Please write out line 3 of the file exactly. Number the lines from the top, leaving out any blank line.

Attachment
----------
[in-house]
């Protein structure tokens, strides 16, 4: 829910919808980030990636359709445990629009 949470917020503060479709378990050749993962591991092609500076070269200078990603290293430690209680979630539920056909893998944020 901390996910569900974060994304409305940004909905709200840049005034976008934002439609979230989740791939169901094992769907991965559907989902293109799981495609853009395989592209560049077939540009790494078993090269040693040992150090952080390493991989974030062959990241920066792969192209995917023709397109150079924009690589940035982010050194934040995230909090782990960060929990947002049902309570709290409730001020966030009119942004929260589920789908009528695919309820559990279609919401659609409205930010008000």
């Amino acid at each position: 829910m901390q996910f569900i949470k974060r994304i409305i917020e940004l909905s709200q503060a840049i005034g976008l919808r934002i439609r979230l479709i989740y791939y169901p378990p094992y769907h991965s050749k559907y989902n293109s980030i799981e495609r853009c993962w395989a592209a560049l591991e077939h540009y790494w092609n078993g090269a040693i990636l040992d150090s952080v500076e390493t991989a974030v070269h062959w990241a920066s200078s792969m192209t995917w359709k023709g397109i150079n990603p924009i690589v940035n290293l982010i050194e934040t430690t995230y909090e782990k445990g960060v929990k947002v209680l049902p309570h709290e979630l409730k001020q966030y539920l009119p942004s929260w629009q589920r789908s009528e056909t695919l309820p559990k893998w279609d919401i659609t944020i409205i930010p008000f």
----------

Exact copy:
């Amino acid at each position: 829910m901390q996910f569900i949470k974060r994304i409305i917020e940004l909905s709200q503060a840049i005034g976008l919808r934002i439609r979230l479709i989740y791939y169901p378990p094992y769907h991965s050749k559907y989902n293109s980030i799981e495609r853009c993962w395989a592209a560049l591991e077939h540009y790494w092609n078993g090269a040693i990636l040992d150090s952080v500076e390493t991989a974030v070269h062959w990241a920066s200078s792969m192209t995917w359709k023709g397109i150079n990603p924009i690589v940035n290293l982010i050194e934040t430690t995230y909090e782990k445990g960060v929990k947002v209680l049902p309570h709290e979630l409730k001020q966030y539920l009119p942004s929260w629009q589920r789908s009528e056909t695919l309820p559990k893998w279609d919401i659609t944020i409205i930010p008000f």